Pain is more than the “ouch”!
Almost 31 million days of work were lost in 2013 due to back, neck, and muscle pain, according to the Office for National Statistics (ONS: 2013). Having musculoskeletal issues can have a snow balling effect on your health, as the rest of the body can follow. For example, depression is linked to continual pain.
Through brain imagining, it has been shown how complex pain is. There are different aspects of the brain involved, so it’s much more than the “ouch”. There are also other sensory and emotional overlays that create the complex feeling of pain, which means on the up-side that there is much more we can do to manage painful experiences than perhaps was once first thought.
Firstly however, it is really important when experiencing painful feelings that you get yourself medically checked out, and find the necessary treatment required. Painful sensations are telling you something is not right in your body, so find out what that is.
However, sometimes through all sorts of different circumstances, there is a need to learn how to manage those painful feelings. Maybe it’s a continual bad back, arthritis, migraine, frozen shoulder, or some other kind of painful experience that is never going to quite go away, or is always going to be intense. Then there is a need to learn how to manage or turn down the sensations, so that your life can go on.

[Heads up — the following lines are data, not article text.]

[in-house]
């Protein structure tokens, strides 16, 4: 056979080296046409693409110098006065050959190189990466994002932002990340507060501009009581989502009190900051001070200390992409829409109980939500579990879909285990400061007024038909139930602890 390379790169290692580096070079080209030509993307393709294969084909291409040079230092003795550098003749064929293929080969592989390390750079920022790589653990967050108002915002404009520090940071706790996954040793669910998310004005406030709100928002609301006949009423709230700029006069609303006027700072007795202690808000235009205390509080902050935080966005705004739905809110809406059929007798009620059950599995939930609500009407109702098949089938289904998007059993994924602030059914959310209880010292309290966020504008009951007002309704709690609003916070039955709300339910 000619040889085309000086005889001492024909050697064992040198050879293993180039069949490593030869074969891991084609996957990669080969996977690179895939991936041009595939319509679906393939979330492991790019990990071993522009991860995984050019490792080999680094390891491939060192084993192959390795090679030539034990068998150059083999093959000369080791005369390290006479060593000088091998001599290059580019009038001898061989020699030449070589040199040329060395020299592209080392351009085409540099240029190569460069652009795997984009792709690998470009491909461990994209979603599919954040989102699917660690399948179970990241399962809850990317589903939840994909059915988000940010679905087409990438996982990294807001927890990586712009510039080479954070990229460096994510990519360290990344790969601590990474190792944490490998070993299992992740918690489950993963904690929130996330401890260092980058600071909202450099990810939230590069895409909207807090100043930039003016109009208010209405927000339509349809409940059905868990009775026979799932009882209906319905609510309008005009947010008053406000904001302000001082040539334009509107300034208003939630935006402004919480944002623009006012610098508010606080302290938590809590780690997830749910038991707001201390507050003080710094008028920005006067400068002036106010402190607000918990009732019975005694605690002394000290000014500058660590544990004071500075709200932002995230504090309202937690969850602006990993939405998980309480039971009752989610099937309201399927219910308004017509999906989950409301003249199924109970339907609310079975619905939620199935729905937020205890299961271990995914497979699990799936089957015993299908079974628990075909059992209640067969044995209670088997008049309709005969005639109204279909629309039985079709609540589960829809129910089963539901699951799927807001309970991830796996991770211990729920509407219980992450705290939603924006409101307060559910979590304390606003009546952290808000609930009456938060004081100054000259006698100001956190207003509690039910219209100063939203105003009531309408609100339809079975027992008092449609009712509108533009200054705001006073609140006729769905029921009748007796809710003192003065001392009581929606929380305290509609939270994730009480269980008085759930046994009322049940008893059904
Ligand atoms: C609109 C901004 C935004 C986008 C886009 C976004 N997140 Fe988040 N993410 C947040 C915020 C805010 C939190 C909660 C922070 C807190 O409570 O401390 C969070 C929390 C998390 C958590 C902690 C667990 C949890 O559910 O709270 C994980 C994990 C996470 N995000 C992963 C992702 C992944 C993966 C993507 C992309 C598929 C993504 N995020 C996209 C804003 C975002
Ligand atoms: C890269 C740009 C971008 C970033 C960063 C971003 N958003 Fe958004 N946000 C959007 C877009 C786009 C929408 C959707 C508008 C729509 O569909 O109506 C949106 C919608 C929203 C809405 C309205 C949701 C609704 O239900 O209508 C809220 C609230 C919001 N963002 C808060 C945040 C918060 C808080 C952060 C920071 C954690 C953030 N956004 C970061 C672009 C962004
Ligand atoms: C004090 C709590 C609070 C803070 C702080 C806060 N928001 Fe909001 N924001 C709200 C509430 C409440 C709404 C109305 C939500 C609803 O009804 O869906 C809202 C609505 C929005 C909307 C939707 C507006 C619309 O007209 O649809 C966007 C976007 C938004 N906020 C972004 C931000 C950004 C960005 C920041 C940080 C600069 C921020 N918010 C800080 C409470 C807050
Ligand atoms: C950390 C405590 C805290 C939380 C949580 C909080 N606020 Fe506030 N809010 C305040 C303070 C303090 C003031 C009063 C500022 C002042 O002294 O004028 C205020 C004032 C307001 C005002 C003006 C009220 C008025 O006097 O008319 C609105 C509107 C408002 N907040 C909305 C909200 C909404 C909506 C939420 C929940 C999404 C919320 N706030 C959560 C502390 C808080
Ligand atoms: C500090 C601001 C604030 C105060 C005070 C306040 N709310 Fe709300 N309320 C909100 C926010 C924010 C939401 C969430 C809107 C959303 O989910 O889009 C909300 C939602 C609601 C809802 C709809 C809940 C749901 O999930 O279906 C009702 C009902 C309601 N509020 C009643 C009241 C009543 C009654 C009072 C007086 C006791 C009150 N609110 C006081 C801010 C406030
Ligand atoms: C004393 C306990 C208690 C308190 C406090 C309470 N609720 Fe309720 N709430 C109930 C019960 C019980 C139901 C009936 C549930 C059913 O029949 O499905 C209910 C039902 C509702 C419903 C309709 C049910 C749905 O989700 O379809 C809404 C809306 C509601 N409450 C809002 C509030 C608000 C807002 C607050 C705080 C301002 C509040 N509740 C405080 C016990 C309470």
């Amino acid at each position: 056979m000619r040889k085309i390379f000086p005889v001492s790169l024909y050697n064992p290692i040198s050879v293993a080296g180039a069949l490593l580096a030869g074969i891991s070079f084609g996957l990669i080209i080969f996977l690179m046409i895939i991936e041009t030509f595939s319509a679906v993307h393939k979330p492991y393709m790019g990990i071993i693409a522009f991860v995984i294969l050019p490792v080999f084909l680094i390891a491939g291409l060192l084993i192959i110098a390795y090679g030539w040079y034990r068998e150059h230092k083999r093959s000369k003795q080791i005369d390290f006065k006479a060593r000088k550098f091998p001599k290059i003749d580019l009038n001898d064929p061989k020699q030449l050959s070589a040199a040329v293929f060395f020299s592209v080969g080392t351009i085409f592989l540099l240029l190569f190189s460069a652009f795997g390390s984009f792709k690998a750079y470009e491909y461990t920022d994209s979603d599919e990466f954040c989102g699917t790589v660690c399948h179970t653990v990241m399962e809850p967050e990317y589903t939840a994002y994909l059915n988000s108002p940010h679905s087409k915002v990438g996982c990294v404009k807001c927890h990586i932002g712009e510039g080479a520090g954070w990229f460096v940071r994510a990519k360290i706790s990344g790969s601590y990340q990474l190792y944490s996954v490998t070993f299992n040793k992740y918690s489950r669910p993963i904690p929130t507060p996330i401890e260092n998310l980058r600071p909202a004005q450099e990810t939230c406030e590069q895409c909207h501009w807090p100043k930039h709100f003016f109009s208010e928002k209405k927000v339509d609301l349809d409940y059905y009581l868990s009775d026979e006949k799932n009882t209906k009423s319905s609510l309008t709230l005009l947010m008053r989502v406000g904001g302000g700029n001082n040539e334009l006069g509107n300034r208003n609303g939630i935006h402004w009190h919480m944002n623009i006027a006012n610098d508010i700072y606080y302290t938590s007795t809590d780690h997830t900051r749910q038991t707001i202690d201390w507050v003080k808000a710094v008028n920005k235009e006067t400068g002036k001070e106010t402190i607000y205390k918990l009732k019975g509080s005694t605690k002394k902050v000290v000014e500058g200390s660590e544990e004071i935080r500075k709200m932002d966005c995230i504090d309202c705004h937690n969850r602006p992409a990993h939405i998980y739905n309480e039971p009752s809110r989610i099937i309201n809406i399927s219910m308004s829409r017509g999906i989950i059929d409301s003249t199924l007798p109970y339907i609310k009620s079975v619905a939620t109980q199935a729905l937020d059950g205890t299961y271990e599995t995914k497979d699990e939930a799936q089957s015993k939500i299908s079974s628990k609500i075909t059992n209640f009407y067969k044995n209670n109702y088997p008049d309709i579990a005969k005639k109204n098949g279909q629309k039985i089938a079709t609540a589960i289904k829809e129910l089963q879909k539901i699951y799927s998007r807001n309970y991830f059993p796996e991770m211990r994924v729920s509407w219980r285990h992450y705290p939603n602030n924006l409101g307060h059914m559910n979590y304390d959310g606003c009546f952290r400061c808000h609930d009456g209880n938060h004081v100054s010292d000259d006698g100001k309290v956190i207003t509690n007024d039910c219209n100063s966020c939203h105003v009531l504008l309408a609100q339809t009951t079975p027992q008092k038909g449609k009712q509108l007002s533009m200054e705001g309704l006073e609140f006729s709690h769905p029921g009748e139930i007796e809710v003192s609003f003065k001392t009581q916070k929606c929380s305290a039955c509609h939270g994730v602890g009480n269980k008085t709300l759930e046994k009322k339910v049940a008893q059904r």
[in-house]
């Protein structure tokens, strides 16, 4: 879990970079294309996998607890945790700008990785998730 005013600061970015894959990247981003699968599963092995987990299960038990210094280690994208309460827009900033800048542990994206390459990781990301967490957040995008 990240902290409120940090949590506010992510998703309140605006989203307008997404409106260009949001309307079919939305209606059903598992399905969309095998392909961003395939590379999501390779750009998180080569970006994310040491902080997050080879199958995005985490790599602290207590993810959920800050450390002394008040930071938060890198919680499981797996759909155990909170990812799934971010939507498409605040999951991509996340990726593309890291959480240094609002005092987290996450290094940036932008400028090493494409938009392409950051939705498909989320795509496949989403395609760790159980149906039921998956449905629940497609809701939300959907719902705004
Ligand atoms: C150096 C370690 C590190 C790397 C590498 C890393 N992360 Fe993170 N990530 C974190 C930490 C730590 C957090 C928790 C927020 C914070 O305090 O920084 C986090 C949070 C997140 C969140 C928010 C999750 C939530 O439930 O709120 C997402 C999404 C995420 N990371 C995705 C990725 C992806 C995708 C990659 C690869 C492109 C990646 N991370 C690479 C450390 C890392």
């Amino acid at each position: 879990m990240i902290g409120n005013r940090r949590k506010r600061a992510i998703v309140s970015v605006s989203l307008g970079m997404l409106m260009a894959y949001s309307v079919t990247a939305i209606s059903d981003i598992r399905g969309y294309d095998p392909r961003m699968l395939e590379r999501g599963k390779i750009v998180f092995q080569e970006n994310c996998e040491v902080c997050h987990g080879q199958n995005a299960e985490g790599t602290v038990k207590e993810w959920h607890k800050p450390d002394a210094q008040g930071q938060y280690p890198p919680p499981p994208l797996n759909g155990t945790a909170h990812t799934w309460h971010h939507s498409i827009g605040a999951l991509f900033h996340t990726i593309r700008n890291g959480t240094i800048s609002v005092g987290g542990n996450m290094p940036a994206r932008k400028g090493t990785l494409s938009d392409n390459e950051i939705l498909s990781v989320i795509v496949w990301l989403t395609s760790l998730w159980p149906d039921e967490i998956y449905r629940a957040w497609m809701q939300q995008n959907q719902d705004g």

Living in pain can really take hold of your life, and influence the things that you do and the choices you make. So finding ways to lessen the pain is a must. Now we know so much more about the brain and how it operates, and what else influences our experiences, there is hope. Medication can be part of the answer but there are also many many techniques that can also make a huge difference to the quality of your life.
Click here to find out more about what makes up your experience of pain, and what you can begin to do to make some changes.
Author: Dr Tom Barber
Dr Tom Barber is a #1 bestselling author, integrative and existential psychotherapist and coach, speaker, and co-founder of Self Help School, and Contemporary College of Therapeutic Studies. His work has spanned over 25 years, in which he has focussed on helping people all over the world to improve their knowledge and understanding of their psychological worlds. Tom regularly delivers courses and lectures in the UK, USA, Canada, Mexico, and across Europe. In addition, he maintains a private therapy and coaching consultancy, and psychotherapy training college from his base in London.